At Magee Women’s Hospital, Touch Eases Babies Going Through Withdrawal
Beverly Thornton cuddles babies on Wednesdays.
When she walks into the neonatal intensive care unit at Magee Women’s Hospital in Pittsburgh, she said she can often already hear a baby crying.
“I know somebody is going to need my attention right away,” she said.
She swaddles, feeds, rocks and soothes babies going through withdrawal. The babies have neonatal abstinence syndrome, or NAS, meaning they were exposed to opioids such as heroin or oxycodone in utero.
NAS babies struggle to digest formula or breast milk, which leads to loose stools, extreme irritability, restlessness and sometimes tremors.
Magee’s Vice President of Patient Care Maribeth McLaughlin said the infants need more attention than non-NAS babies. It’s a lot of work and recovering mothers need help. Because of that, in 2005 UMPC Magee Women's Hospital started the “cuddler” program. It has since expanded to UPMC Altoona.
Volunteers follow the lead of a nurse and sit with the babies while the parents rest. Magee is also a referral center for the region, meaning parents sometimes live several hours away.
Between 2000 and 2015, the rate of neonatal hospital stays in Pennsylvania related to substance abuse increased 250 percent, according to the state agency Pennsylvania Health Care Cost Containment Council. The rate of NAS in the state has increased 870 percent in the same time period.
At Magee, about 600 of the 10,000 babies born there every year have the syndrome.
Sometimes the babies need medication to help taper them off the drugs in their systems. But with human contact, the hospital has been able to use less medication while keeping the babies comfortable.
Thornton likes to sing to the babies and tell them it’s going to be OK. She held one baby boy, wrapped tightly in a blanket and told him he’d go home soon.
All the while, she kept careful tabs on the baby’s heart rate monitor.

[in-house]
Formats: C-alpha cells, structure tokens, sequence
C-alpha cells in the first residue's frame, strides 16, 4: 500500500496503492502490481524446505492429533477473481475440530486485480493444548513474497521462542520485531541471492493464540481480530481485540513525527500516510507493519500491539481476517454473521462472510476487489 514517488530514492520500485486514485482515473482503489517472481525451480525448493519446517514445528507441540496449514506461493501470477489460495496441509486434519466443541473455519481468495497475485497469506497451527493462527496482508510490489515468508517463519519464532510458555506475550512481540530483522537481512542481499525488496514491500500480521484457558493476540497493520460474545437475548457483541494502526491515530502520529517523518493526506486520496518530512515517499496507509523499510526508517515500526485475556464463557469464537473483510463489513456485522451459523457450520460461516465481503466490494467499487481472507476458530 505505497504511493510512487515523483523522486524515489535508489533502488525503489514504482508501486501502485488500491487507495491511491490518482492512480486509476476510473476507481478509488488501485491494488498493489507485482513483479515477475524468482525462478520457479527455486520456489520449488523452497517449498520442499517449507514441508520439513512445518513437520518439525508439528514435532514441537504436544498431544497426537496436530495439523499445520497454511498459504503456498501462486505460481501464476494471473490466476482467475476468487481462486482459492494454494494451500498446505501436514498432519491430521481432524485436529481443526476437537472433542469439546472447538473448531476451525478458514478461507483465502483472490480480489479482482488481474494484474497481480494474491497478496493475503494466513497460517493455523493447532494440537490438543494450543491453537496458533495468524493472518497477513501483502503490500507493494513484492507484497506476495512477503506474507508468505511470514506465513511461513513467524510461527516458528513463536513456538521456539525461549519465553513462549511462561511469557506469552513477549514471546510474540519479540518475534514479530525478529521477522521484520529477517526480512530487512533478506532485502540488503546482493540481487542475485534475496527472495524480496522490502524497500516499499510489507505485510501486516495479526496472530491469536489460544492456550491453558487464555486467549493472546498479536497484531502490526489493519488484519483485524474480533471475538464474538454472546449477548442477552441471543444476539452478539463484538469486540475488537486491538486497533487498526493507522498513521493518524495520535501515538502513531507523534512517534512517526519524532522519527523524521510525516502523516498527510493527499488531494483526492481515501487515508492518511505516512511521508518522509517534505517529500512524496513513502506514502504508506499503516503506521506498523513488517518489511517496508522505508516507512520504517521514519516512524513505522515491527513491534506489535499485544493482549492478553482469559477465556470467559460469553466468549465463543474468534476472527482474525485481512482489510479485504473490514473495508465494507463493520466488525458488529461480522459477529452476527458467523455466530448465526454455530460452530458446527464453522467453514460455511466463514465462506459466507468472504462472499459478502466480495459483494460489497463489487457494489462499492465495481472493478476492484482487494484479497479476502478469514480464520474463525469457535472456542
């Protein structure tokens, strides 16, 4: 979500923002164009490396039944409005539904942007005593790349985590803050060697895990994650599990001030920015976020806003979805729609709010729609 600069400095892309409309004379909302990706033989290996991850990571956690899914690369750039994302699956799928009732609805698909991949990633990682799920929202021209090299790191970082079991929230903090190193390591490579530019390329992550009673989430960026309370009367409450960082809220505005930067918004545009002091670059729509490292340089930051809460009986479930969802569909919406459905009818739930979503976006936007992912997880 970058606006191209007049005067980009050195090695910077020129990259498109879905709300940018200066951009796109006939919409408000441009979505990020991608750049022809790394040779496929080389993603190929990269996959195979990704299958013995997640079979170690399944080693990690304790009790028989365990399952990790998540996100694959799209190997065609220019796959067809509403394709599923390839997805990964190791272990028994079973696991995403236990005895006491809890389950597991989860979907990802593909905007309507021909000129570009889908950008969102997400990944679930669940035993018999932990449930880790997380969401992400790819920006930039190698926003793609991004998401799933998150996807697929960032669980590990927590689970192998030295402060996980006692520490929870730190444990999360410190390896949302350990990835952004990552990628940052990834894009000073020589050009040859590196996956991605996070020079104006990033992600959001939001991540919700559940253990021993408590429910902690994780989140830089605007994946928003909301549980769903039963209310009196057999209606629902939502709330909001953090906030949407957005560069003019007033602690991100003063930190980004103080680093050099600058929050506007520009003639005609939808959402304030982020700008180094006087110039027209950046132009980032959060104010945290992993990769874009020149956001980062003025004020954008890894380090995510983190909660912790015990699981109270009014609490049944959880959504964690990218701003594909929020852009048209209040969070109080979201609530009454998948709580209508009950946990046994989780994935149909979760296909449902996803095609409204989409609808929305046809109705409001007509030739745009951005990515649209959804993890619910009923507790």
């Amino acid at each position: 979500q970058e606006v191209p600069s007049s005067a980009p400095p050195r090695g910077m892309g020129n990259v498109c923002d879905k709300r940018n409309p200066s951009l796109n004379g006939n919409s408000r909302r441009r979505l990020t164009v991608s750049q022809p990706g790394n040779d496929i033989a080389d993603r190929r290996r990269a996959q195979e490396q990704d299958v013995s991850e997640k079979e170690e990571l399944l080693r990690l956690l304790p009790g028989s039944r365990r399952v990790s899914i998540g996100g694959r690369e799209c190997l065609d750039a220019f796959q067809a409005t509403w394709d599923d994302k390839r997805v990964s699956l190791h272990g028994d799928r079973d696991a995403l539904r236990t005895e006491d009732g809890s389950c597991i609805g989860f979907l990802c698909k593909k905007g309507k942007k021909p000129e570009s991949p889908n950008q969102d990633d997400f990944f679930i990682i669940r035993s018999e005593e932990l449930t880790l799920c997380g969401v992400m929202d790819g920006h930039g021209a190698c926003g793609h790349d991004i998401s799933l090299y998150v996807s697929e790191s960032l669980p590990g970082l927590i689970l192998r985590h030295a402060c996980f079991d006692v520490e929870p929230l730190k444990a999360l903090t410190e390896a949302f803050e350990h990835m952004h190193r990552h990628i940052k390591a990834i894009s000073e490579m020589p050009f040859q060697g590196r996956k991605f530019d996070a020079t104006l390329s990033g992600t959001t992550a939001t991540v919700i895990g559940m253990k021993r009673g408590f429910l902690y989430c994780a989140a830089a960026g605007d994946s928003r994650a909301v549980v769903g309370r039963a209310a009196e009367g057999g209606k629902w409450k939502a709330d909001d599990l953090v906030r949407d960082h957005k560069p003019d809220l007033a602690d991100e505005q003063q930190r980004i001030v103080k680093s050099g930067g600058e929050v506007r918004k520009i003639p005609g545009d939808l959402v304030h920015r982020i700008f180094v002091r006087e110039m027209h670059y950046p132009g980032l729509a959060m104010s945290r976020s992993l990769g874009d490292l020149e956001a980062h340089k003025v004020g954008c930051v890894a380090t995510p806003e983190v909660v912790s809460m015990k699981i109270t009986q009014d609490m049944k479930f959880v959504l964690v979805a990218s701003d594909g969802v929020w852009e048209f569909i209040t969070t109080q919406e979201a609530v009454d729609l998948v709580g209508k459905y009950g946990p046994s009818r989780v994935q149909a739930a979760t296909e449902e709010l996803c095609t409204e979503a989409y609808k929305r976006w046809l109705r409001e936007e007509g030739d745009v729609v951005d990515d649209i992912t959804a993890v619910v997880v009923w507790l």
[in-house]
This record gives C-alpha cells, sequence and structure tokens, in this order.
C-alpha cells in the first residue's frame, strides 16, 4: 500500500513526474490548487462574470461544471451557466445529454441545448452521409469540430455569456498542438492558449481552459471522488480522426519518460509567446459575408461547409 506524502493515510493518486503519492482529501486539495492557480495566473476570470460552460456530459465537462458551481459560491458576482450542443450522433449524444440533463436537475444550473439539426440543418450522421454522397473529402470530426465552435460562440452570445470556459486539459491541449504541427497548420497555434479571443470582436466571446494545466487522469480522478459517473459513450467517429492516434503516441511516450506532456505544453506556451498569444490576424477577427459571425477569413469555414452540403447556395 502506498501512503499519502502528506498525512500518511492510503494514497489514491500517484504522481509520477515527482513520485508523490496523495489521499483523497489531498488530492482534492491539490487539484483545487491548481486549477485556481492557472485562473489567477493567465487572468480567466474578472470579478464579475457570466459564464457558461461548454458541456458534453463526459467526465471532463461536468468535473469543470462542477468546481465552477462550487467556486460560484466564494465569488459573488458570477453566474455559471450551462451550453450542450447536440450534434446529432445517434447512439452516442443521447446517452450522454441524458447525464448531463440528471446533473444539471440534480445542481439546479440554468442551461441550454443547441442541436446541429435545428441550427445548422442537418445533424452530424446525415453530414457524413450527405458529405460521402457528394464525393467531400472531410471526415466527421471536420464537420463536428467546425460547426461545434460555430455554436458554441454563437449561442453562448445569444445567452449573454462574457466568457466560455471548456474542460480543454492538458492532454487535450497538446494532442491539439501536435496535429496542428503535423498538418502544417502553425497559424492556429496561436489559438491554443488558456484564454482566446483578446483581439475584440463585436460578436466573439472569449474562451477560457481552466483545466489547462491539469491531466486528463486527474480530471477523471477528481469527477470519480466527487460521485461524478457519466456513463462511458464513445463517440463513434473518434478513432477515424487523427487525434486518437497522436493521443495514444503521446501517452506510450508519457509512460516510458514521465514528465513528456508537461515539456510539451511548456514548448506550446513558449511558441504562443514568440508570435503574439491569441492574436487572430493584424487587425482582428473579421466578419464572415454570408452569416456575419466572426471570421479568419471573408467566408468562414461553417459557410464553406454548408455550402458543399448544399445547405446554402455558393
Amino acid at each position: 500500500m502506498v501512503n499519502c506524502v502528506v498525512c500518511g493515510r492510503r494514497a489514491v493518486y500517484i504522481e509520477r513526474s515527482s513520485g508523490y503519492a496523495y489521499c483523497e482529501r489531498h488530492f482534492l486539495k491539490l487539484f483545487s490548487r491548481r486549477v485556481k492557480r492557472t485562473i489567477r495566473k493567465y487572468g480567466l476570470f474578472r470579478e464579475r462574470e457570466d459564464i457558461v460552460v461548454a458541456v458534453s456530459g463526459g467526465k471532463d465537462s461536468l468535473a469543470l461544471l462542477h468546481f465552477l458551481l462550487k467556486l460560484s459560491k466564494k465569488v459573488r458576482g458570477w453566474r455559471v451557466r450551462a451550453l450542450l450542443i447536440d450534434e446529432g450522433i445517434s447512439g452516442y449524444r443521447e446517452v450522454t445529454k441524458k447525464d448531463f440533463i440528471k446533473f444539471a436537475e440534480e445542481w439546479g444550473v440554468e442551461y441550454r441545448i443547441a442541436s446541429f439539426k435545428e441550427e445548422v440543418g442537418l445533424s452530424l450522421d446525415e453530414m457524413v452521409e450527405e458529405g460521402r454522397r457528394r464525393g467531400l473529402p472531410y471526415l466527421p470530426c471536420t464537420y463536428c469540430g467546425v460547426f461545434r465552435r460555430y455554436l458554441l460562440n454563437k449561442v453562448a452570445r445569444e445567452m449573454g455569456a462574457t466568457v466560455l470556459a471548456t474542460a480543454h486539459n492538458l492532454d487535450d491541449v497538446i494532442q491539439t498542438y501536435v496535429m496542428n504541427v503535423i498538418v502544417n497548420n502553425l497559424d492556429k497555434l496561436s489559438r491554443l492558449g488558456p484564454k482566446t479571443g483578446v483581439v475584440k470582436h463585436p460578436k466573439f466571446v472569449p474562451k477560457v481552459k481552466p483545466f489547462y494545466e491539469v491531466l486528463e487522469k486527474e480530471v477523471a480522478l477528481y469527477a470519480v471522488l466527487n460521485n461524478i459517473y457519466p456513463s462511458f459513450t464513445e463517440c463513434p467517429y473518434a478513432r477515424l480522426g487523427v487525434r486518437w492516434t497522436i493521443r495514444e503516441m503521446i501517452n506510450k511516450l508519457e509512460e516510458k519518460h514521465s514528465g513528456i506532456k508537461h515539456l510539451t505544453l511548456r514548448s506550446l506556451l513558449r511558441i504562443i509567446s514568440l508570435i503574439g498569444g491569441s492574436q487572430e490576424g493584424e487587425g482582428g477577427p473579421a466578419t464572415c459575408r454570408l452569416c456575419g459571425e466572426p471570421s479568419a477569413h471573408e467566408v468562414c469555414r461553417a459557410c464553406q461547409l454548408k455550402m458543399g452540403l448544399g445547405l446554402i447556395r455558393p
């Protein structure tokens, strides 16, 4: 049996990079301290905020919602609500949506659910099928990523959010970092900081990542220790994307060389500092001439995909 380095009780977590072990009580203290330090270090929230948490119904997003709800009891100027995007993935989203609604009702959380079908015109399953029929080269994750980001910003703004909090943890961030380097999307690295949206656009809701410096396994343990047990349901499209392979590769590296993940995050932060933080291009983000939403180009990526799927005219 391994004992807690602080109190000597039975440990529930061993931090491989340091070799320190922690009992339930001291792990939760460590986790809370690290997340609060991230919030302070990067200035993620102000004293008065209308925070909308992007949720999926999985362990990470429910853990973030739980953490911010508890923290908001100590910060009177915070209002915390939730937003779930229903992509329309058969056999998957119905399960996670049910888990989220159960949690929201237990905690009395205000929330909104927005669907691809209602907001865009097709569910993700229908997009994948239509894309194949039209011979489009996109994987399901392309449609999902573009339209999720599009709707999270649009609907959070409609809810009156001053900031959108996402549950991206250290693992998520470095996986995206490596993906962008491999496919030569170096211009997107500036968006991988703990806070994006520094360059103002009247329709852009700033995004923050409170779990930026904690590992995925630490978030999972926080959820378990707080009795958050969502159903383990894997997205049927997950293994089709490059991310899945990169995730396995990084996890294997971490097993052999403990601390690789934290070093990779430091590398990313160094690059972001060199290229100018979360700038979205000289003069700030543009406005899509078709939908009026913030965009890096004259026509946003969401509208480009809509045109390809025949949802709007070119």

“No matter how much the baby seems to be struggling or what a tough time they're having, I can always look at the monitor and see that I've had an impact,” she said. “If you're holding the baby and you find just the right position … you can see the monitor go down and their heart rate kind of slows down.”
Thornton is retired and volunteers for several organizations in Pittsburgh. But she said she feels most present in her life when she’s rocking a baby at the hospital.
“While their monitors are going down, probably if I had a monitor on, mine would be going down as well because you're relaxed, but you're focused on them,” she said.
Though McLaughlin said she recognizes the stigma associated with mothers of babies with NAS, she said addiction is a disease and the mothers need as much help as the babies.
“Patients need help with managing those diseases and dealing with their social situations that perhaps led them down that path,” she said. “But they are some of the most motivated people I’ve seen, because they really want to get better. This is a great time in their lives to really capitalize on that fact and help them to change their life, to turn things around because they have a reason and it’s that baby.”
Parents are given the same training the “cuddler” volunteers are given. They’re taught how to recognize when the baby is irritated and just needs to be held.
The waitlist to become a volunteer cuddler is currently capped at 200 and the hospital is not taking any applications.